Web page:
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Book Review: ‘Snakes in the Temple’

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Snakes in the Temple bookcoverby  Steve Eastman,

David Orton takes what is for many an obscure Old Testament scripture and uses it to diagnose a major problem with the Western church in the twenty-first century. Then he prescribes a treatment that many are currently unwilling to undergo. The good news, according to scripture, is that many eventually do respond to voices such as Orton’s.

Ezekiel 8 describes the elders of Israel gathered in a secret room of the temple. The walls are covered with portrayals of “… all kinds of crawling things, and detestable animals and all the idols of the house of Israel.” Each elder stands by in approval with a cloud of incense rising from his censer. Orton legitimately sees Israel as a type and shadow of the church. The question is what kind of idolatry hides in the temple of the Body of Christ today?

The answer is not obvious to today’s Western Christian who views idolatry as a relic of the past that only exists in third world and similar cultures. However, Orton reminds us of Ezekiel 14:3 which speaks of the elders setting up idols in their hearts. Idolatry then is a mental process including fantasies and false self-images. According to Orton’s definition, “Idolatry is the feeling of well being gained from my relationship to a created thing, either material or non-material.” For the Western church idolatry often involves productivity, power, buildings, budgets and titles.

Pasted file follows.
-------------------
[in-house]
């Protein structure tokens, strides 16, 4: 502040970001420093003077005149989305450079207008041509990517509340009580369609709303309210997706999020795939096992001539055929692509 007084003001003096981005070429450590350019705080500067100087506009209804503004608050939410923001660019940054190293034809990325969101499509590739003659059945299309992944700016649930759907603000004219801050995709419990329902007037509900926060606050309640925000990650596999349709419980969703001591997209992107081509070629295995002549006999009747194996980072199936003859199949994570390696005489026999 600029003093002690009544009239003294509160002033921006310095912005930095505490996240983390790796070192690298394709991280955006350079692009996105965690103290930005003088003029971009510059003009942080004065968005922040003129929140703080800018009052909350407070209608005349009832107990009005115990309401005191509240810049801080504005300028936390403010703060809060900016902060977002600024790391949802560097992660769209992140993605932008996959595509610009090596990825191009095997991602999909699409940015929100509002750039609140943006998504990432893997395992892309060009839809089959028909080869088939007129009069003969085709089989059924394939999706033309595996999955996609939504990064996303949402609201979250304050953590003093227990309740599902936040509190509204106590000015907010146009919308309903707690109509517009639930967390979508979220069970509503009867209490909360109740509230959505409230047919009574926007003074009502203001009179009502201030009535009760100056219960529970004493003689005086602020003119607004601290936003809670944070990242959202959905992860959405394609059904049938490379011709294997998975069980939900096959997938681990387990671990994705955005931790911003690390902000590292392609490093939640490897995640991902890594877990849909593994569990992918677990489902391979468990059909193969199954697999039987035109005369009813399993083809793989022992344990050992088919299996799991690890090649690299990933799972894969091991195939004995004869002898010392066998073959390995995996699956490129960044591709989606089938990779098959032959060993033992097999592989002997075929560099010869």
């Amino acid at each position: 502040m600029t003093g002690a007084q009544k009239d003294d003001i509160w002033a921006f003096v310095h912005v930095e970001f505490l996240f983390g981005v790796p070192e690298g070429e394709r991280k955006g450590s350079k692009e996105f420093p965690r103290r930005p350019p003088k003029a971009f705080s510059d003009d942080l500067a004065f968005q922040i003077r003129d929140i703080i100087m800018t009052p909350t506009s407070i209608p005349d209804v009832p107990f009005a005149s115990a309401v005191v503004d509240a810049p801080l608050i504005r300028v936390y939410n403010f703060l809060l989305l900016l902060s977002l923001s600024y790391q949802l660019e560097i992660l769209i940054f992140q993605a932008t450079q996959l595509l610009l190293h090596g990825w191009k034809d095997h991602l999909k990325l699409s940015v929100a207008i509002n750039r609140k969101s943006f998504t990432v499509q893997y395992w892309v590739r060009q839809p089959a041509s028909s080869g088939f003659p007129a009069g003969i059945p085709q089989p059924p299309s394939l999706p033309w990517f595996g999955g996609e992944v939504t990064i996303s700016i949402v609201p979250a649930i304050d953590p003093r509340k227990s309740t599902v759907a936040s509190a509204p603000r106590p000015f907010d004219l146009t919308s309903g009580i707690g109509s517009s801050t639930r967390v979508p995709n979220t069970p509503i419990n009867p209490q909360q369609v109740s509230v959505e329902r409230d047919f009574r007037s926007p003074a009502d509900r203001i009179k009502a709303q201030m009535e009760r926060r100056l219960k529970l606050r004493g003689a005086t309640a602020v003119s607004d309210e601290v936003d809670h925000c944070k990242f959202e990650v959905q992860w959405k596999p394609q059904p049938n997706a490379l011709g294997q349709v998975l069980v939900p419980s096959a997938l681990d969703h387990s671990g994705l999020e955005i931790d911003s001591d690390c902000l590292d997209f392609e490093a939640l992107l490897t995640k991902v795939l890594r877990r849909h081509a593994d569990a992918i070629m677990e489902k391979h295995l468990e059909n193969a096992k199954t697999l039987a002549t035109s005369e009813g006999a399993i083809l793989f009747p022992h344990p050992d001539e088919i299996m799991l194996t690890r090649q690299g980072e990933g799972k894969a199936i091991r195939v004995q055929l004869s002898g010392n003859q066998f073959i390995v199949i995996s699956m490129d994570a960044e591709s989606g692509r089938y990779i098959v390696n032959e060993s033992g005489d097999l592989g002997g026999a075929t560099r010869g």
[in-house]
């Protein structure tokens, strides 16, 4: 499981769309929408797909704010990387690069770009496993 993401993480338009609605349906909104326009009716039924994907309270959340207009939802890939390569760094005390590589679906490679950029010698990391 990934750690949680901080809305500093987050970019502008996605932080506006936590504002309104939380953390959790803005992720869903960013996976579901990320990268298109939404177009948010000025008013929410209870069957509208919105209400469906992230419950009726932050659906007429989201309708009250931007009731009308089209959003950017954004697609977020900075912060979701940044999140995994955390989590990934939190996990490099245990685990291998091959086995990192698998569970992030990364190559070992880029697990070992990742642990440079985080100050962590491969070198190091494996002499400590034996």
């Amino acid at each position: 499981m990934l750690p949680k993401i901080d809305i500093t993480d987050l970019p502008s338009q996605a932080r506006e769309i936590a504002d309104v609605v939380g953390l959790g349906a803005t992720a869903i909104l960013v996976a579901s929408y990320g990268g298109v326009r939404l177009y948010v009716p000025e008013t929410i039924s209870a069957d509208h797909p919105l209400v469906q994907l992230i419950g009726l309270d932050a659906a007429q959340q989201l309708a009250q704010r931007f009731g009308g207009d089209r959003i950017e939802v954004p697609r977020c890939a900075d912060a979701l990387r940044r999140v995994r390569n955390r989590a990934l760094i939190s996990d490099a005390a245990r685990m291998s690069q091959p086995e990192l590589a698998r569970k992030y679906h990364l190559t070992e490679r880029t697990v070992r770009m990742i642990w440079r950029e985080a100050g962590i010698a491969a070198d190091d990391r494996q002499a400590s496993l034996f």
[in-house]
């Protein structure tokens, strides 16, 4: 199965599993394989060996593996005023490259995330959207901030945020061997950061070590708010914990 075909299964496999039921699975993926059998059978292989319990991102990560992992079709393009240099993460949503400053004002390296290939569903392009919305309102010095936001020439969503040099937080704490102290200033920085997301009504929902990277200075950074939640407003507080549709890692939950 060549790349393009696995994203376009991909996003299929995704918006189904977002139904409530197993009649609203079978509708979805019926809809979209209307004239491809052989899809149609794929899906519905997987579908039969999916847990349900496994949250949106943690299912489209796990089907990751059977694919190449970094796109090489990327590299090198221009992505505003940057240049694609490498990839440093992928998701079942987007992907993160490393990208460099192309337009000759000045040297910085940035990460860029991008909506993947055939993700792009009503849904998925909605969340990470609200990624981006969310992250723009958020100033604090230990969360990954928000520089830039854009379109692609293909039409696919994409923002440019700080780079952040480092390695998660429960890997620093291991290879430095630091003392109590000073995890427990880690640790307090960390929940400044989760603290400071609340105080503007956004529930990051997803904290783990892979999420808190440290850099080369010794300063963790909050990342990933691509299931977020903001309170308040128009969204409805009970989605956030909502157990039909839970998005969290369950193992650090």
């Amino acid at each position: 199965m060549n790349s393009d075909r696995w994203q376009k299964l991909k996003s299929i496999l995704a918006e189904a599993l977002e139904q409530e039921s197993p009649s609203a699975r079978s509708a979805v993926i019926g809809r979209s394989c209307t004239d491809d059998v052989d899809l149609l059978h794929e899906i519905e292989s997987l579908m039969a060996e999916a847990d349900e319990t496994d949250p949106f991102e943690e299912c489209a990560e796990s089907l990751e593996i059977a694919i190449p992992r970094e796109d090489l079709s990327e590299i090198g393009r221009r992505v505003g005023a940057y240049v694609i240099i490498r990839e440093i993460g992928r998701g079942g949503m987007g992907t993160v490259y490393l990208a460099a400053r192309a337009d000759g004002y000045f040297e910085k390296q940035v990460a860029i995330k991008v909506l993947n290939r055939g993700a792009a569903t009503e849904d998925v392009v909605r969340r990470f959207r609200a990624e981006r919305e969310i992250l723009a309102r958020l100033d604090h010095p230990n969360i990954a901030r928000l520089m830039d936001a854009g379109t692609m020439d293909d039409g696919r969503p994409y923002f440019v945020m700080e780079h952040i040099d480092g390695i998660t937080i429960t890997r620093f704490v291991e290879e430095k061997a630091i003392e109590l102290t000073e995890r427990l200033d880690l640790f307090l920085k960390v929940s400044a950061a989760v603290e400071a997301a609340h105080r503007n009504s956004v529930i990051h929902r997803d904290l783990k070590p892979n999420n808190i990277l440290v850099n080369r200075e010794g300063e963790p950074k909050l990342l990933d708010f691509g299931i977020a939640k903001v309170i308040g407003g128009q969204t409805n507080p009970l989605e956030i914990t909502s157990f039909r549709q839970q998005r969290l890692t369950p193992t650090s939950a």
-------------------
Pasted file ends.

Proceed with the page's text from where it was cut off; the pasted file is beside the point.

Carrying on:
Orton traces the present day spiritual malaise of the church to the second century when the office of bishop replaced apostolic leadership. He draws a parallel to the days of Samuel when the Old Testament church exchanged prophetic leadership for an earthly king. Orton presents a convincing argument from the Greek that the word “office” was inserted into the translation of a key scripture to legitimize current church government. His argument goes like this. The original apostles heard from God. People who trusted the gifting of a particular apostle listened. There was no hierarchy.

Interestingly enough, Orton says we are not to condemn the “monarch” nor stand in judgment against the religious system, but he anticipates a kairos moment when the new wineskin eclipses the old. Again he looks to the book of Ezekiel for an appropriate word picture. He sees the valley of dry bones in chapter 37 as signifying personal renewal culminating in corporate renewal. The restoration of God’s manifest presence will defeat the idol of well-intentioned church programs. Orton reminds us that God uses circumstances to conform us to the likeness of His Son. If we cooperate we will experience purity, brokenness and humility of heart.

“… it is time to return to the Lord to finish ‘playing church’ and living for self.” Amen. You’ve said it well, David Orton.


© 2005, re-posted with permission

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